To George Augustine Washington
Mount Vernon 6th Jan. 1785.
As soon as I got your letter announcing your intention of spending the Winter at Charleston I wrote you by Post, under cover to Colo. Willm Washington—& sometime after by Mr Laurens—by whom also I forwarded the articles of clothing you desired might be sent to you—there can be little doubt (as the Post now goes regularly) of both getting to hand.1 I need not therefore repeat any part of the contents of those Letters. I had the pleasure to hear yesterday—from Colo. Parker of Norfolk—that you had left the Island of Burmuda with encreased health. I flatter myself the mildness of a Southern Winter will perfectly restore you—in addition to this, a trip in the Packet to Philadelphia when you determine to return to Virginia, may be of Service—this, at a proper Season wd be, I conceive, the easiest, cheapest, and best method of getting back, as the Stage from Philadelphia comes to Alexandria twice a week regularly—You would by this means avoid the dreary roads, & bad accomodation, which is to be encountered I am told, all through North Carolina.
Since my last Colo. Basset has been here & brought up Fanny, who is now with us.2 She has been unwell all the Fall, as most others in this Country have been—she is not yet recovered, but the change of air & exercise will soon give her health.
We have nothing new in this Quarter—our Assembly has been sitting since the middle, or last of October—but we have little information of what they have done—A plan is now on foot for improving & extending the Navigation of the River by private Subscription, & opening a good road between it and the nearest western waters—I hope it will succeed; as the Assemblies of this State & Maryld seem disposed to give it their Countenance.
If it is not too late in the Season to obtain them, I wish you would procure for me in So. Carolina a few of the acorns of the live Oak—and the Seeds of the Ever-green Magnolia—this latter is called in Millers Gardeners dictionary greater Magnolia—it rises according to his Acct to the height of Eighty feet or more—flowers early, & is a beautiful tree; there is another Species of the Magnolia of which I wish to get the Seeds—it is called the Umbrella tree. but unless these Seeds grow in cones, & the Cones are now on the Trees, there is no chance of obtaining them at this Season; in which case prevail on Colo. Washington, or some acquaintance on whom you can depend, to supply me next Seed time. The Acorns, & Seeds of every kind, should be put in dry sand as soon as they are gathered: and the box which contains them might (if no oppertunity offers to Alexandria) be sent either to Mr Newton of Norfolk, or to Colo. Biddle of Philadelphia, with a request to forward it safely, & by the first oppertunity, to me. If there are any other trees (not natives with us) which would be ornamental in a grove or forest, and would stand our climate, I should be glad to procure the Seeds of them in the way abovementioned.3 All here unite in best wishes for you; and Mrs Washington joins me in compliments to Colo. Washington and Lady; & other friends of our Acquainte. With great esteem & regard I am—Dr George yr Affecte friend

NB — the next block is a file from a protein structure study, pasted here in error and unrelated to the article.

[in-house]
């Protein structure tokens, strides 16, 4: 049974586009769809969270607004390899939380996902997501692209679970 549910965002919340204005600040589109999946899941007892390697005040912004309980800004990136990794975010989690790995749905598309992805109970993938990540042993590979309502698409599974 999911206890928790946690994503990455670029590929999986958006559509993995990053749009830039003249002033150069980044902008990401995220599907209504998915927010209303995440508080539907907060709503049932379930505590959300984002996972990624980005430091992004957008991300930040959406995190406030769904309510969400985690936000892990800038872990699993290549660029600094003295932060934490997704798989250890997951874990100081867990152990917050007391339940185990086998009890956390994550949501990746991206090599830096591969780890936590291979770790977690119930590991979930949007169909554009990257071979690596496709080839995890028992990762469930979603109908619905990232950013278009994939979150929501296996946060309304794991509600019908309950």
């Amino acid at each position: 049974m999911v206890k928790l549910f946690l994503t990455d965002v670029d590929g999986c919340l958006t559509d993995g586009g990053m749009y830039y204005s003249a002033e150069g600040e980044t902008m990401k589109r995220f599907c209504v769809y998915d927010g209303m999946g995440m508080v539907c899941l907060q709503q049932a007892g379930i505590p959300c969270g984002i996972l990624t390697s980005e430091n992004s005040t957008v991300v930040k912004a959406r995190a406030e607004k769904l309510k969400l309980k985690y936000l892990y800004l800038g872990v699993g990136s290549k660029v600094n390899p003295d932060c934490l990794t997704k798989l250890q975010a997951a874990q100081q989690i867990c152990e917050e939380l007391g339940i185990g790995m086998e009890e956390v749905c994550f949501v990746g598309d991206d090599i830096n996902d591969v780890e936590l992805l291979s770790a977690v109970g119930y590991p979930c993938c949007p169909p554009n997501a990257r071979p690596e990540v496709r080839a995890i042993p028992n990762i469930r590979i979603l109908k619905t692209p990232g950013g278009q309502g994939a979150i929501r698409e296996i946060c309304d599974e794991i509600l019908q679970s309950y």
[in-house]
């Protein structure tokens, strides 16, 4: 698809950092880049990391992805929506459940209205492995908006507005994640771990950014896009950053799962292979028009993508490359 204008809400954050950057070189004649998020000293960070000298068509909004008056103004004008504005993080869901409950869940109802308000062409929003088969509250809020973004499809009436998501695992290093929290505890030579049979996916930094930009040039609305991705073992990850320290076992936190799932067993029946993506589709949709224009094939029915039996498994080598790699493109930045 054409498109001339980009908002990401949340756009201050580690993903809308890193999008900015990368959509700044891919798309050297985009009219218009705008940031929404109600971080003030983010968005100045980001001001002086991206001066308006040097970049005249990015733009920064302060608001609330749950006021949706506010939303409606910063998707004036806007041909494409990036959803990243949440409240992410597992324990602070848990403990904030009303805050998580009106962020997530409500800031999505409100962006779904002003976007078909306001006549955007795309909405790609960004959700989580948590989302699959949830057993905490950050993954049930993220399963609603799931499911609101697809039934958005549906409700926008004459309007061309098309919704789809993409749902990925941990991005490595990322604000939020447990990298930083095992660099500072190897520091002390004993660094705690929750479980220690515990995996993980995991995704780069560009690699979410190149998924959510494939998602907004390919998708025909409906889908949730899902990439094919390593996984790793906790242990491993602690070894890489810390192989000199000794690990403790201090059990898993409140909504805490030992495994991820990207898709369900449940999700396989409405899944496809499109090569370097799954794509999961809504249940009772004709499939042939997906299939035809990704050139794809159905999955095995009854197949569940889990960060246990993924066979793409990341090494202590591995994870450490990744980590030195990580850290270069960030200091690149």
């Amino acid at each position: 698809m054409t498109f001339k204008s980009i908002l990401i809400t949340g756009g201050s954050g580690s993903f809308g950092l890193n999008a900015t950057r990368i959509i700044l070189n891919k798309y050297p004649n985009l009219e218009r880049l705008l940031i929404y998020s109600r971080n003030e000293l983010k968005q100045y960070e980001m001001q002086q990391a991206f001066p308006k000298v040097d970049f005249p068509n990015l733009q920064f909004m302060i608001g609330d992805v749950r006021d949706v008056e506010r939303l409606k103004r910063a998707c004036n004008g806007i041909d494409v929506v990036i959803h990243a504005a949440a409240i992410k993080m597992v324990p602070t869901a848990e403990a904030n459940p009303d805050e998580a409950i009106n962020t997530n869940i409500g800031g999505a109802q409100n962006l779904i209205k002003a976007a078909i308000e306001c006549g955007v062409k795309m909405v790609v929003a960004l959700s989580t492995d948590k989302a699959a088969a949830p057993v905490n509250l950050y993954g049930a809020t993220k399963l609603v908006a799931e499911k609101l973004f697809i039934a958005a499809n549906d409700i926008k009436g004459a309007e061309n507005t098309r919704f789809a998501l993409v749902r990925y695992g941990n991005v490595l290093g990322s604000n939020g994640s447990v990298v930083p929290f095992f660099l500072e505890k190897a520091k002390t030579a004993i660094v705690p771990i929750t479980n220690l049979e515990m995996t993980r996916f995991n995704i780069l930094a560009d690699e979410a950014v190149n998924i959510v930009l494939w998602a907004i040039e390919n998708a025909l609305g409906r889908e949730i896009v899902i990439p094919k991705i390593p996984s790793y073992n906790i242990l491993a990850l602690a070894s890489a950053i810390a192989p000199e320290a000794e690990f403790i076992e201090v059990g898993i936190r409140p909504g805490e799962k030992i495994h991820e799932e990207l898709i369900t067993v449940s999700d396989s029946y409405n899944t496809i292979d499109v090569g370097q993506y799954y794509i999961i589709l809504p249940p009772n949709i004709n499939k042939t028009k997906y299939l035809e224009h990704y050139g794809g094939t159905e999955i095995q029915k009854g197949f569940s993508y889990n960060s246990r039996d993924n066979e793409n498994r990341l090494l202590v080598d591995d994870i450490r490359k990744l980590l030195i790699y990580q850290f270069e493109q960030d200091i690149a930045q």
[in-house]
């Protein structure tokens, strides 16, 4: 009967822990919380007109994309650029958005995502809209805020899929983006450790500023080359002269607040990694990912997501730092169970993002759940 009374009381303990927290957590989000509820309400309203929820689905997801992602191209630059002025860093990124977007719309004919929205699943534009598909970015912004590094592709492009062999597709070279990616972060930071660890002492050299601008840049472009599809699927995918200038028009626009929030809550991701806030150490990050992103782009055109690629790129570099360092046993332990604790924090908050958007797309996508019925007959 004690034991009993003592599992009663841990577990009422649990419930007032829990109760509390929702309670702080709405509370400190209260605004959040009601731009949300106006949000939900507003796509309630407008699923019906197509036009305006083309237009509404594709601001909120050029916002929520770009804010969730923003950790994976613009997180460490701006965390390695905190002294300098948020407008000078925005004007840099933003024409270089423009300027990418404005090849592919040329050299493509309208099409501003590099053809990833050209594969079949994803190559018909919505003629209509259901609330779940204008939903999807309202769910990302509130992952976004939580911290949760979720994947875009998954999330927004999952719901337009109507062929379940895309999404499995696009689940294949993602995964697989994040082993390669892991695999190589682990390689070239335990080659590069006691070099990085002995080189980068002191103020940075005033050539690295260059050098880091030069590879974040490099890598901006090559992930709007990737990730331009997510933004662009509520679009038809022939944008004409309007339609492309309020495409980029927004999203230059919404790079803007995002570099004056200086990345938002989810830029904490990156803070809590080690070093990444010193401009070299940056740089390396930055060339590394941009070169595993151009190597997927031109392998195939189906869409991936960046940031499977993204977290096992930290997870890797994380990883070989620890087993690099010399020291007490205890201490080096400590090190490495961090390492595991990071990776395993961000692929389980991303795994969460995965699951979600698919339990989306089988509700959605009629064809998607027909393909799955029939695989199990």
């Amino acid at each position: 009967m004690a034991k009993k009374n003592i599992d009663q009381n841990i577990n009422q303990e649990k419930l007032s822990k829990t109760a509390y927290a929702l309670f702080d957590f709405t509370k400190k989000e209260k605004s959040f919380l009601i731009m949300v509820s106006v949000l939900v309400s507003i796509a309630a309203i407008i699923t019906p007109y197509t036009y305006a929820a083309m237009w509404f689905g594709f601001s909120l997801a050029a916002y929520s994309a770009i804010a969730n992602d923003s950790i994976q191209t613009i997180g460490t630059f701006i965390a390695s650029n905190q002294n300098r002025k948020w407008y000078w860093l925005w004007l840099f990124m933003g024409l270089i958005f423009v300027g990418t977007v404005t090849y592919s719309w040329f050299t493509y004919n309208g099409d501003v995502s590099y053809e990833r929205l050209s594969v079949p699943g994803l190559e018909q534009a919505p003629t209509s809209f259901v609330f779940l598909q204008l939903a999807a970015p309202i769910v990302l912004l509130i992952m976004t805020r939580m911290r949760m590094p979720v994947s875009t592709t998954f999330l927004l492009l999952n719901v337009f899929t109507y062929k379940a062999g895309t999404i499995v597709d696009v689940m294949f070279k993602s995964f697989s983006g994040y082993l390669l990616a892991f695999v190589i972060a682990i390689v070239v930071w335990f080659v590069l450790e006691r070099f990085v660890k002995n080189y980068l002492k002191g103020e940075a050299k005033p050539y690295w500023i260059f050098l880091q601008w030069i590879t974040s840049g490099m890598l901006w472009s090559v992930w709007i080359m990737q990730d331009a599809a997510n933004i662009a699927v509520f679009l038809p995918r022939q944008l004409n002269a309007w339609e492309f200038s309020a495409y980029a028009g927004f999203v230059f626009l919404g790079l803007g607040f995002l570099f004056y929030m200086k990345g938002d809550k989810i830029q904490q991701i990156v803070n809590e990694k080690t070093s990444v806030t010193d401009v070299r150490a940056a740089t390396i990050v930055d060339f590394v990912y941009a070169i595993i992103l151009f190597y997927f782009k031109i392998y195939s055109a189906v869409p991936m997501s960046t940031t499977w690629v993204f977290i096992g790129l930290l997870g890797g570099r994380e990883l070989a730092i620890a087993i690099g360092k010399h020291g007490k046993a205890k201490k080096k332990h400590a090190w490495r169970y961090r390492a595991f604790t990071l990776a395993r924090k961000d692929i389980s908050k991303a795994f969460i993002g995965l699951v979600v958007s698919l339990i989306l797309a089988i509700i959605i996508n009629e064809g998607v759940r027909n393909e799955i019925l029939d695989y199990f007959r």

P.S. Your Father and family were well some little time ago—& I have heard nothing to the contrary since. G.W.
ALS, owned (1990) by Mr. H. Bartholomew Cox, Washington, D.C.
1. George Augustine Washington’s letter of 9 Oct. 1784 announcing his intention to return to South Carolina from Bermuda has not been found, nor has GW’s letter of 8 Dec. sent by Henry Laurens. GW’s letter sent under cover to William Washington is dated 26 Nov. 1784. See also George Augustine Washington to GW, 25 Feb. 1785.
2. Burwell Bassett and his daughter arrived on 24 December. Fanny Bassett came to make her home at Mount Vernon, where she remained after her marriage to George Augustine Washington on 15 Oct. 1785. Josiah Parker (1751–1810), of Macclesfield, Isle of Wight County, who for the last two years of the war had been commander of the Virginia militia south of the James, was at this time naval officer and collector for the port of Portsmouth, Virginia. Neither Parker’s letter to GW nor GW’s letter of this date to him has been found. See Parker to GW, 24–28 Feb. 1785.
3. George Augustine Washington wrote GW on 25 Feb. from William Washington’s place, Sandy Hill, S.C., saying that it was not the time of the year to collect acorns and seed but that he was sending two boxes of small plants, one of magnolia (Magnolia grandiflora) and one of live oak (Quercus virginiana). These GW received on 21 May, along with other plants and seed, including those sent by William Blake (1739–1803), a South Carolina planter (see Diaries description begins Donald Jackson and Dorothy Twohig, eds. The Diaries of George Washington. 6 vols. Charlottesville, Va., 1976–79. description ends , 4:143–44, and Blake to GW, 20 Mar. 1785). In December 1785 William Washington sent GW, among other things, a box of acorns from live oaks and water oaks in South Carolina (see William Washington to GW, 18 Dec.). The merchant Thomas Newton, Jr. (1742–1807), often handled business matters in Norfolk for GW.